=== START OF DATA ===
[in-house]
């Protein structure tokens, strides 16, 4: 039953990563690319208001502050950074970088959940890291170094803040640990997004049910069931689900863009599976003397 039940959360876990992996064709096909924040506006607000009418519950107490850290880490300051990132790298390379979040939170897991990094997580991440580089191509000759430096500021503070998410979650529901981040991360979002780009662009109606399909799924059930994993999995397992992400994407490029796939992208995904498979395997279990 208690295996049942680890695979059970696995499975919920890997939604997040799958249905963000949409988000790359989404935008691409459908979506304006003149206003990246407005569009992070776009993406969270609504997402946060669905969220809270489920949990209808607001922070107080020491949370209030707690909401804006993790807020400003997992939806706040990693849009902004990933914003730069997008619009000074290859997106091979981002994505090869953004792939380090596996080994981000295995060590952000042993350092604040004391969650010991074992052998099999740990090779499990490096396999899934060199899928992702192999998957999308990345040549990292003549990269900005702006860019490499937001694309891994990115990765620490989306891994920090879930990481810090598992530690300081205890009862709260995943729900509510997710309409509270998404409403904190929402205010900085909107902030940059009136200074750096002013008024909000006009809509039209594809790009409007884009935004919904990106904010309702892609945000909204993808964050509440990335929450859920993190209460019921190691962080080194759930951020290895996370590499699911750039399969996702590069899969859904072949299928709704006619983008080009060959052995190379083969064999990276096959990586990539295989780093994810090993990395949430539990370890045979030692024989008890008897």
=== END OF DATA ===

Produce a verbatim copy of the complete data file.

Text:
[in-house]
């Protein structure tokens, strides 16, 4: 039953990563690319208001502050950074970088959940890291170094803040640990997004049910069931689900863009599976003397 039940959360876990992996064709096909924040506006607000009418519950107490850290880490300051990132790298390379979040939170897991990094997580991440580089191509000759430096500021503070998410979650529901981040991360979002780009662009109606399909799924059930994993999995397992992400994407490029796939992208995904498979395997279990 208690295996049942680890695979059970696995499975919920890997939604997040799958249905963000949409988000790359989404935008691409459908979506304006003149206003990246407005569009992070776009993406969270609504997402946060669905969220809270489920949990209808607001922070107080020491949370209030707690909401804006993790807020400003997992939806706040990693849009902004990933914003730069997008619009000074290859997106091979981002994505090869953004792939380090596996080994981000295995060590952000042993350092604040004391969650010991074992052998099999740990090779499990490096396999899934060199899928992702192999998957999308990345040549990292003549990269900005702006860019490499937001694309891994990115990765620490989306891994920090879930990481810090598992530690300081205890009862709260995943729900509510997710309409509270998404409403904190929402205010900085909107902030940059009136200074750096002013008024909000006009809509039209594809790009409007884009935004919904990106904010309702892609945000909204993808964050509440990335929450859920993190209460019921190691962080080194759930951020290895996370590499699911750039399969996702590069899969859904072949299928709704006619983008080009060959052995190379083969064999990276096959990586990539295989780093994810090993990395949430539990370890045979030692024989008890008897």